Amid the newly rebuilt “Abraham’s Tent,” Arabs and Mizrahi Jews joined together under one roof in Dubai—the most populous city in the United Arab Emirates—exploring the historic kinship of and future alliances between the two peoples.

At the Dec. 6 event at Dubai’s Crossroads of Civilizations Museum, participants discussed the impact of the Abraham Accords at the people-to-people level and utilized the history, culture and traditions of the Jews of the Middle East and North Africa (MENA) as a bridge to further alliances between Arabs and Jews.

Prior to the event, the museum held a photo exhibition of sites in former Jewish communities throughout these regions sponsored by the Azrieli Foundation, with images supplied by Diarna, the Geo-Museum of North African and Middle Eastern Jewish Life.

The event also marked the launch of an international center in Jerusalem that will chronicle the history and culture of MENA Jews, as well as the signing of a historic memorandum of understanding.

The Dubai Museum, the International Institute for Tolerance and the Heritage Center for Middle East and North Africa Jewry committed to teaching about what unites Jews and Arabs, becoming hubs of people-to-people cooperation and partnerships, and supporting preservation efforts of regional and archeological sites of importance to both Jews and Arabs.

Ashley Perry, CEO and chairman of the Heritage Center for Middle East and North Africa Jewry, praised the preservation efforts during a panel, saying, “in the Middle East and North Africa, we have countless Jewish sites without community, and in Israel, we have community without memorial or an official institution for the preservation of the history and culture of the Jews of MENA.”

“Tonight,” he said, “we rectify both of these gaps by holding the first-ever event in the Arab world committed to remembering lost Jewish communities and the foundation of building a heritage center for MENA Jews in Jerusalem.”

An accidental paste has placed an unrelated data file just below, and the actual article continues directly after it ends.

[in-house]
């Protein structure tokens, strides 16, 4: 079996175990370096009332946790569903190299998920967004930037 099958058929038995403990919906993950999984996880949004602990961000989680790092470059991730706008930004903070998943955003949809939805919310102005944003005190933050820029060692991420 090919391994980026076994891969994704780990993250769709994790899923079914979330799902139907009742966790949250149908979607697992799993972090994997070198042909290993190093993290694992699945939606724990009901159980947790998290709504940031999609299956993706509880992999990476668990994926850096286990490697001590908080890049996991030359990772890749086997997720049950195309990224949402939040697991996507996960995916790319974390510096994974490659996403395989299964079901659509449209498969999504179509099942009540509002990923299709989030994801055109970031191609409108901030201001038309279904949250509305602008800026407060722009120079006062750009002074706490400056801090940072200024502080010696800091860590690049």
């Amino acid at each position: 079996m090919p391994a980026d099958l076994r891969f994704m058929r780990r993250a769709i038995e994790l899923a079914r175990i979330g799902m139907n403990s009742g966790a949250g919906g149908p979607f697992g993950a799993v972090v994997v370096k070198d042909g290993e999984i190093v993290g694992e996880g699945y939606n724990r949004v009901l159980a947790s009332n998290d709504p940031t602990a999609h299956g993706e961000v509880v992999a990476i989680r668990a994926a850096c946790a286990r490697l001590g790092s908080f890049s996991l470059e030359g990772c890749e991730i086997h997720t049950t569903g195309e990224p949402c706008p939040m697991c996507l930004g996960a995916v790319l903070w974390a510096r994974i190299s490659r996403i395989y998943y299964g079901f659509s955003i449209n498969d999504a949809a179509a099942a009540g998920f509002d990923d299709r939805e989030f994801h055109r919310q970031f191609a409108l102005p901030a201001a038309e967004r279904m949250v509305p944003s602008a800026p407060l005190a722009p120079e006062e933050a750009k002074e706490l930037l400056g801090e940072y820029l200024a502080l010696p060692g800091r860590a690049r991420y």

Similarly, Rabbi Dr. Elie Abadie, senior rabbi of the Jewish Council of the United Arab Emirates, said the event “closed a circle” for him personally, having been born in Lebanon, where he was “raised with the Arabic language, Arab cuisine, Arab tradition, and hearing the muʾaddin [call to prayer],” yet having to leave Lebanon as a refugee because he was Jewish.

Now, Abadie told JNS, “I feel very welcomed, and again I am speaking Arabic, enjoying the local cuisine and hearing the muʾaddin anew. I feel like I have come home to my roots—to the region where I was born, to the language that I first spoke, and to the beautiful traditions and customs that I grew up with.”

Rabbi Dr. Elie Abadie (left) at Dubai’s Crossroads of Civilizations Museum, Dec. 6, 2020. Credit: Mustafa Fardan.

‘A pathway to the future’

Other speakers at the “Rebuilding Abraham’s Tent: Historic kinship, future alliances” event included H.E. Ahmed Obaid Al Mansoori, a former member of the UAE Federal National Council and founder of the Crossroads of Civilizations Museum; Deputy Mayor of Jerusalem Fleur Hassan-Nahoum; Danny Hakim, director of the Azrieli Foundation; Drora Arussy, director at the American Sephardi Federation Institute of Jewish Experience; assistant professor at Ben-Gurion University of the Negev Aviad Moreno; and Mohammed Ibrahim Farsi of the Islamic Affairs and Charitable Activities Department in Dubai.

“This event represents a turning point in Arab-Jewish relations,” said Al Mansoori. “We are building on the Abraham Accords. The leaders of both countries have paved the way politically and diplomatically by signing the peace accord, and now it is our role, as people of both nations, to translate the peace agreement into tangible outcomes through connection, interactions, and promoting peace and tolerance in the region.”

Hassan-Nahoum called the accords “a family reunion of the children of Abraham to build a common future and destiny for our region. History is being made at this event, and on the eve of Hanukkah, we can bring light to the whole region. There is no better way of doing this than by reflecting and celebrating our common heritage and culture.”

“I am so proud that Mizrachi and Sefardi Jews are taking the lead in the pursuit of peace and normalization with the Gulf countries. … Now, more than ever, the stories of Jews from Arab lands should be told to the entire world from our eternal capital,” she told JNS.

Eran Teboul, chairman of the Heritage Center for Middle East and North Africa Jewry, said “in Israel, the majority of Jews have direct roots in the Arab world; many come from communities that lasted over 2,500 years. Sadly, while these communities no longer exist, their memory lives on in the language, culture and traditions of millions of Jews in Israel and around the world. These communities are a bridge to the past, but also a pathway to the future.”

Perry told JNS that the event “felt historic.”

“It was a meeting that built unprecedented ties and alliances between institutions that will deal with heritage, preservation and memory,” he said. “There were no past recriminations, only bridges being built to a brighter future of respect and tolerance.”

JNS

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